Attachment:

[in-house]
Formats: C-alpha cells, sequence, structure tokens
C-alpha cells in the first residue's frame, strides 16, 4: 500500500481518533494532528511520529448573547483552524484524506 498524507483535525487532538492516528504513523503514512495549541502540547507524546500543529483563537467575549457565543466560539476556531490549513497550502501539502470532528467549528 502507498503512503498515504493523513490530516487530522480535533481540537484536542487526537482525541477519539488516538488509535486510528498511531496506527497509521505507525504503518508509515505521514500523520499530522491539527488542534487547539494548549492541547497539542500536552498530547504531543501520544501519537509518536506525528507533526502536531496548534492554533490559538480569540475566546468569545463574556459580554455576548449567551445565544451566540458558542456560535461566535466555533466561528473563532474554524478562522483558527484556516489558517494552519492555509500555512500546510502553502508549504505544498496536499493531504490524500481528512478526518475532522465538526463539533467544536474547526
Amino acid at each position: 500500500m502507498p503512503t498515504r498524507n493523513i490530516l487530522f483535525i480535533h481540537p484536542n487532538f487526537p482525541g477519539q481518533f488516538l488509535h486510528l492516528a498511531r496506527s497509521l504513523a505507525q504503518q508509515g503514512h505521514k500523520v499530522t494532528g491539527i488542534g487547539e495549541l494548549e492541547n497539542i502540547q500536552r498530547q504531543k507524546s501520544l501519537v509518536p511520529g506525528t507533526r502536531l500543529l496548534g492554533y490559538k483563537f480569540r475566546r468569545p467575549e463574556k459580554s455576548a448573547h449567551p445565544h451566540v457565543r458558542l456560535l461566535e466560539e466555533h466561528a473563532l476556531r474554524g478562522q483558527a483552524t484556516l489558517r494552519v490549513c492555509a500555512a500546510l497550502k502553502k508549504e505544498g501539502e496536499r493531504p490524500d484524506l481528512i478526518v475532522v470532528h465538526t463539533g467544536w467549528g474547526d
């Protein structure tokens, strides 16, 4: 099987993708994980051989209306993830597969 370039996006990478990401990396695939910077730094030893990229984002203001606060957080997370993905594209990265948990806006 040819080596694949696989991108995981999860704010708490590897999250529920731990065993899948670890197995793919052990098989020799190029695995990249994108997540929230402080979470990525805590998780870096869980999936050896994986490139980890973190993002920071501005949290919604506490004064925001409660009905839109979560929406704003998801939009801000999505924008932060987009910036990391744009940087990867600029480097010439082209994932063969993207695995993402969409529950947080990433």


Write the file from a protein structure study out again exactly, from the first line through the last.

[in-house]
Formats: C-alpha cells, sequence, structure tokens
C-alpha cells in the first residue's frame, strides 16, 4: 500500500481518533494532528511520529448573547483552524484524506 498524507483535525487532538492516528504513523503514512495549541502540547507524546500543529483563537467575549457565543466560539476556531490549513497550502501539502470532528467549528 502507498503512503498515504493523513490530516487530522480535533481540537484536542487526537482525541477519539488516538488509535486510528498511531496506527497509521505507525504503518508509515505521514500523520499530522491539527488542534487547539494548549492541547497539542500536552498530547504531543501520544501519537509518536506525528507533526502536531496548534492554533490559538480569540475566546468569545463574556459580554455576548449567551445565544451566540458558542456560535461566535466555533466561528473563532474554524478562522483558527484556516489558517494552519492555509500555512500546510502553502508549504505544498496536499493531504490524500481528512478526518475532522465538526463539533467544536474547526
Amino acid at each position: 500500500m502507498p503512503t498515504r498524507n493523513i490530516l487530522f483535525i480535533h481540537p484536542n487532538f487526537p482525541g477519539q481518533f488516538l488509535h486510528l492516528a498511531r496506527s497509521l504513523a505507525q504503518q508509515g503514512h505521514k500523520v499530522t494532528g491539527i488542534g487547539e495549541l494548549e492541547n497539542i502540547q500536552r498530547q504531543k507524546s501520544l501519537v509518536p511520529g506525528t507533526r502536531l500543529l496548534g492554533y490559538k483563537f480569540r475566546r468569545p467575549e463574556k459580554s455576548a448573547h449567551p445565544h451566540v457565543r458558542l456560535l461566535e466560539e466555533h466561528a473563532l476556531r474554524g478562522q483558527a483552524t484556516l489558517r494552519v490549513c492555509a500555512a500546510l497550502k502553502k508549504e505544498g501539502e496536499r493531504p490524500d484524506l481528512i478526518v475532522v470532528h465538526t463539533g467544536w467549528g474547526d
């Protein structure tokens, strides 16, 4: 099987993708994980051989209306993830597969 370039996006990478990401990396695939910077730094030893990229984002203001606060957080997370993905594209990265948990806006 040819080596694949696989991108995981999860704010708490590897999250529920731990065993899948670890197995793919052990098989020799190029695995990249994108997540929230402080979470990525805590998780870096869980999936050896994986490139980890973190993002920071501005949290919604506490004064925001409660009905839109979560929406704003998801939009801000999505924008932060987009910036990391744009940087990867600029480097010439082209994932063969993207695995993402969409529950947080990433």